Sunday, October 19, 2008

Are YOU Ready to REACh?

Manufacturers and marketers of chemicals in Europe who are racing to meet the November 30 pre-registration deadline for REACh seek managers with new skills to help with compliance. The Registration, Evaluation, Authorization and Restriction of Chemical Substances law requires registration of all commercially sold chemical substances with the European Chemicals Agency. The aim is to identify and monitor chemicals and, where dangerous chemicals have been identified, to substitute safer alternatives. A key feature of the new regulation is that the burden of proof that a chemical substance is safe to use is transferred to industry; the regulation it replaces left the burden of such proof with regulators.

Companies working to comply with REACh may require managers to develop new skills in Marketing, Toxicology, IT and Sourcing.

  • Sourcing: “Every sourcing decision-maker will need to know whether the substance they are purchasing is registered in Europe,” said James Romine, Vice President, Regulatory Affairs at E. I. du Pont de Nemours. “Switching vendors will not work if the substance is not approved.”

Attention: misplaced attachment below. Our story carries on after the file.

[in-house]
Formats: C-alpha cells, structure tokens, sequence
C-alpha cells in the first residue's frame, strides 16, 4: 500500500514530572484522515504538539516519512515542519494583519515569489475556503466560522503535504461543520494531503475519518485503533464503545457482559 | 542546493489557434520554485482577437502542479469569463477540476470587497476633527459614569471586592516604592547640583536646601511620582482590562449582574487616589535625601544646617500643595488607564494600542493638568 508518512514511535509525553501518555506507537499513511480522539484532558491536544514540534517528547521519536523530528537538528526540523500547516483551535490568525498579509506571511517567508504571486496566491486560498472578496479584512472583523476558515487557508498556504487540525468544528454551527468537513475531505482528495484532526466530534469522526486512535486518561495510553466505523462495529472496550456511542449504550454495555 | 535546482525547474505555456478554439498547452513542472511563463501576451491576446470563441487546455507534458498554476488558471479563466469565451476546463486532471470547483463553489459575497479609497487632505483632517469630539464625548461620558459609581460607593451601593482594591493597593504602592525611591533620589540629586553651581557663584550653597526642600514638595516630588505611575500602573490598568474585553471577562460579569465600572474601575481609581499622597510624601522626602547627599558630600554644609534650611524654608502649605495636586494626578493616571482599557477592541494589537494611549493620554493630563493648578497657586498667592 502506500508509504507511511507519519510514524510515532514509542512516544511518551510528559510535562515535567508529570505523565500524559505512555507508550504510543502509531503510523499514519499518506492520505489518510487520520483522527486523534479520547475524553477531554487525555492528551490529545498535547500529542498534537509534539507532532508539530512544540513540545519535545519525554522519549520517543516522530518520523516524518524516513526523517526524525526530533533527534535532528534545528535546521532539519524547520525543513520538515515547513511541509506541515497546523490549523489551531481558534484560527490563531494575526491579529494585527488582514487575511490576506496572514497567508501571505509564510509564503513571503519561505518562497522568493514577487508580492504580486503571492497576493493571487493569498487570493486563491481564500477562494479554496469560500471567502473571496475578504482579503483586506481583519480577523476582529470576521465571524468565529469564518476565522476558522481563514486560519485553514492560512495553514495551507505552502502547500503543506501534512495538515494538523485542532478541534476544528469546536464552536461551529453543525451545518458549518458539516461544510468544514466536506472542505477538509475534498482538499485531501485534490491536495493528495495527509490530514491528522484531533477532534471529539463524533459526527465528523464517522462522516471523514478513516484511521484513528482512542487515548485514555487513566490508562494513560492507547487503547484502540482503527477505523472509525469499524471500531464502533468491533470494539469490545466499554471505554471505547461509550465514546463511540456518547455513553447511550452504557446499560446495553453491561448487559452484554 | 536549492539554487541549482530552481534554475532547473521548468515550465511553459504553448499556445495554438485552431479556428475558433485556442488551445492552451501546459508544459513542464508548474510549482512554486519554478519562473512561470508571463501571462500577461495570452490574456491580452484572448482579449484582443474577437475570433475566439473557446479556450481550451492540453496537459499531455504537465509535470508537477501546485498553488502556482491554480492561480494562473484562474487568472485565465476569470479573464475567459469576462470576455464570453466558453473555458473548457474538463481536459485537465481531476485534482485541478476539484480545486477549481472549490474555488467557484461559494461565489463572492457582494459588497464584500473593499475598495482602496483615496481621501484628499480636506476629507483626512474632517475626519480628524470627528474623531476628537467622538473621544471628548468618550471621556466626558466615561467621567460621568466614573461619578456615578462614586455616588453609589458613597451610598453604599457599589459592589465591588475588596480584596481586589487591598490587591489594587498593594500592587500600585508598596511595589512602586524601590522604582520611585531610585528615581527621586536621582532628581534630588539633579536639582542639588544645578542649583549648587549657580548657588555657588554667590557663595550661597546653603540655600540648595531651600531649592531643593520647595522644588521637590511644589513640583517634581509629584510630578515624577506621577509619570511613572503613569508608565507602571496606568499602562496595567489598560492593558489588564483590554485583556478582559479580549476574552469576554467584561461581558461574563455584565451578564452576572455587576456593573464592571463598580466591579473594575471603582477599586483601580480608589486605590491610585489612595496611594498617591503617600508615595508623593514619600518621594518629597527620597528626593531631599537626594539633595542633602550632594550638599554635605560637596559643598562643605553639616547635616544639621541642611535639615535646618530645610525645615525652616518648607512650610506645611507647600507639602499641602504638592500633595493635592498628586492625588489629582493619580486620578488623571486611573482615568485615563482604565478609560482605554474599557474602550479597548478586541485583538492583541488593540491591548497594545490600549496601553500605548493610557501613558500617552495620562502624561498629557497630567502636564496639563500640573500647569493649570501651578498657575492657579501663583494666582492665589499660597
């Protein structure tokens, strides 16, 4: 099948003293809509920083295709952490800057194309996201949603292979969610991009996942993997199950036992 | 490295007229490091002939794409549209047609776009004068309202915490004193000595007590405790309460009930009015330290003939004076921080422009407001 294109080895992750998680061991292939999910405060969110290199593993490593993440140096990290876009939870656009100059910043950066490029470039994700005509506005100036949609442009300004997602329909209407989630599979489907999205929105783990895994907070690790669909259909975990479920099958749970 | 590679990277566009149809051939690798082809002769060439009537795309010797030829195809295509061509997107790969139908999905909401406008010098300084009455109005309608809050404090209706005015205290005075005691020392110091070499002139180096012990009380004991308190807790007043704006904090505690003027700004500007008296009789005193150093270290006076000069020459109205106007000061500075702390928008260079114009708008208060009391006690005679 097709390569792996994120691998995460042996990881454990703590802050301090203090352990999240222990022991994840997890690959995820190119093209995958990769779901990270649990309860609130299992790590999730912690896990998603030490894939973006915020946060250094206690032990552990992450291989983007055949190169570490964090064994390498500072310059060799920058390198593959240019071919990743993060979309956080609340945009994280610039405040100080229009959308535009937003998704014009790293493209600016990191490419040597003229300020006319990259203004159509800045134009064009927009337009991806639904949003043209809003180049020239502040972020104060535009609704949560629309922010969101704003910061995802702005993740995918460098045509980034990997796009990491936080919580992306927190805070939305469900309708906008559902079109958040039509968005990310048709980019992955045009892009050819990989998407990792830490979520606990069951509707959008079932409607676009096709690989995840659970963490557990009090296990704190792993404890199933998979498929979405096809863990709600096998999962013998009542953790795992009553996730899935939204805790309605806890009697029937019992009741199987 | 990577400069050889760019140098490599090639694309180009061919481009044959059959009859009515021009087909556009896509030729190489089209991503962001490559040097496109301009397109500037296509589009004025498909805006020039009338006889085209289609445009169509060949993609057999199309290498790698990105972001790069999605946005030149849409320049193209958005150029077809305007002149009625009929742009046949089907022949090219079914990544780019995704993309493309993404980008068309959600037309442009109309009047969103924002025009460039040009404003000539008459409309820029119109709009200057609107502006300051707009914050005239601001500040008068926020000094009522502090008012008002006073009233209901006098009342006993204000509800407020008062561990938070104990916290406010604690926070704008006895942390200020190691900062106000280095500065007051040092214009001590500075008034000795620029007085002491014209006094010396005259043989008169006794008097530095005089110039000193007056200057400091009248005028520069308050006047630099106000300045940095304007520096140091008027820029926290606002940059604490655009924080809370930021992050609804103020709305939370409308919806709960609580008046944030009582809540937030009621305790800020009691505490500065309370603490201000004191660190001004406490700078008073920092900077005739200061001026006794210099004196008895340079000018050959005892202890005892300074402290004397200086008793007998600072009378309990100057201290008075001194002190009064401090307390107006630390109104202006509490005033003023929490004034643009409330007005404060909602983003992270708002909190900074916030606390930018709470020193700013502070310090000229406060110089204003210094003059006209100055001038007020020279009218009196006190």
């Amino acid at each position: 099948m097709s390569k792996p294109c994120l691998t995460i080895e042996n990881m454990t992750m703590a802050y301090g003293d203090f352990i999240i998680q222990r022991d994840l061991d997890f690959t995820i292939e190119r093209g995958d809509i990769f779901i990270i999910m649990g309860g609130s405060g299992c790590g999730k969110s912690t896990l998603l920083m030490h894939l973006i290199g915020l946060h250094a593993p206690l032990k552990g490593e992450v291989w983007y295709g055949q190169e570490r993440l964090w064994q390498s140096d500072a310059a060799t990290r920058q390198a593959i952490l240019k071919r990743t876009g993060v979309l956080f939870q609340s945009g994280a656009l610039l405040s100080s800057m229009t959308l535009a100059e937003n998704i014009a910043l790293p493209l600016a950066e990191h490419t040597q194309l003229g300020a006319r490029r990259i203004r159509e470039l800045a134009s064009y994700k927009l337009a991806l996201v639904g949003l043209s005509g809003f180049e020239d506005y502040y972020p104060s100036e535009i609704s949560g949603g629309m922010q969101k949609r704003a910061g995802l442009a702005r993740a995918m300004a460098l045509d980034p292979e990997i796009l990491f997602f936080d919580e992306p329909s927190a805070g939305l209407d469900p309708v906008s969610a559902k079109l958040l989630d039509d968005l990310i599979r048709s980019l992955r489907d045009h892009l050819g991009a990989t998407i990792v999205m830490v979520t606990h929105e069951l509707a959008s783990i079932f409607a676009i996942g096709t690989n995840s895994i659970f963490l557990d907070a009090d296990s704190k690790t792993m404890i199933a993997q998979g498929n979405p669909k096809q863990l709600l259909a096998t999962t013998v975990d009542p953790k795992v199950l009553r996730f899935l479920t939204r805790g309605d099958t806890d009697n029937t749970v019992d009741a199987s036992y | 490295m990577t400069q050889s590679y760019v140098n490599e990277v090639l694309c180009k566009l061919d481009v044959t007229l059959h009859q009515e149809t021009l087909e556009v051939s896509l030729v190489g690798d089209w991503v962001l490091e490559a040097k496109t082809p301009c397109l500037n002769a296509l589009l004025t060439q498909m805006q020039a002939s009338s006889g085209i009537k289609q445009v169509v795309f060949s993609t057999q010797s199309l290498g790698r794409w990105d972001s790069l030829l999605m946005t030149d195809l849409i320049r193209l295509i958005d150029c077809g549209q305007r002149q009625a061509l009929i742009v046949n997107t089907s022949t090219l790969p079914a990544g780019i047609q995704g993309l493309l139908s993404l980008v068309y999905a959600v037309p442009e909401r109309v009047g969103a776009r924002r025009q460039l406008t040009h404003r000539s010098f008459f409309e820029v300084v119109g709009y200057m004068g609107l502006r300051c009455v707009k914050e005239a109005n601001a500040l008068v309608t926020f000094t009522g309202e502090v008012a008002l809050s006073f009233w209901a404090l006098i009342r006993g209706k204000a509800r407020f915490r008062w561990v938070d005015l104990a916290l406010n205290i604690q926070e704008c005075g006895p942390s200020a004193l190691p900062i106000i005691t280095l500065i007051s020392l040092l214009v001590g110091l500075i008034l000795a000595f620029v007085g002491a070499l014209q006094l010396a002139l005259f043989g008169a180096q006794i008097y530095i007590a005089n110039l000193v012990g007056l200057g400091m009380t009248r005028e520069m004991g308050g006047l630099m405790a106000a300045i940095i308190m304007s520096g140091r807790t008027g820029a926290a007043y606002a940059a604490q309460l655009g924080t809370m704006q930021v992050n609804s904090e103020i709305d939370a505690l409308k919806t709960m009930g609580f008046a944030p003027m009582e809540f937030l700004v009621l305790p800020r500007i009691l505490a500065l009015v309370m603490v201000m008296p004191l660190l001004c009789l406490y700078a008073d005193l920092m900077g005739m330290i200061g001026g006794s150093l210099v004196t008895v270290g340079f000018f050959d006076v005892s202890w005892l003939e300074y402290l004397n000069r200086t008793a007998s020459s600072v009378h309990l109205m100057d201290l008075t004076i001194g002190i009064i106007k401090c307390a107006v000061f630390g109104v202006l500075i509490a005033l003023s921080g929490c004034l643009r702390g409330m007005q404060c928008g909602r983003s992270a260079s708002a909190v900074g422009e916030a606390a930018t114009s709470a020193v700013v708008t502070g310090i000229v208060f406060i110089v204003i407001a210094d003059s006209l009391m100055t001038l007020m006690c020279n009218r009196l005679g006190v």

• Marketing and sales: On the selling side, marketing managers must be intimate enough with customers to know what they are using the products for so that substitutions can be made if required. Some customers may be reluctant to part with information they consider proprietary.

  • Information Technology: “For many companies, there is a massive task in organizing the substance level information in preparation for their submissions to the European Chemicals Agency,” noted Reg Norton, Vice President, Environment, Health and Safety at PPG Industries. “Submissions to the European Chemicals Agency are electronic so strong IT support is helpful to catalog the chemical substances that comprise your raw materials or products.”

  • Toxicology: Toxicologists may be in short supply in the next few years. In an effort to minimize duplicative testing, the new law requires that companies share the results of testing for hazardous materials, toxicity and animal tests. However, they will need to agree how to share this information and decide who pays in Substance Information Exchange Forums (SIEFs). Additional testing work appears inevitable. Companies may have to engage outside consultants to help with the workload.

While REACh’s immediate impact is in the EU, REACh has implications for manufacturers beyond Europe. US manufacturers who sell globally will not be able to sell their products in Europe unless the component substances are registered. Also the REACh law may be used as a model for new regulation in other countries like, for example, China. It is important that the individuals managing the REACH compliance process have experience and a global viewpoint since data you generate for one set of regulations may be applicable elsewhere.

Salary Benchmarking: Diversified Energy, Technical Positions:

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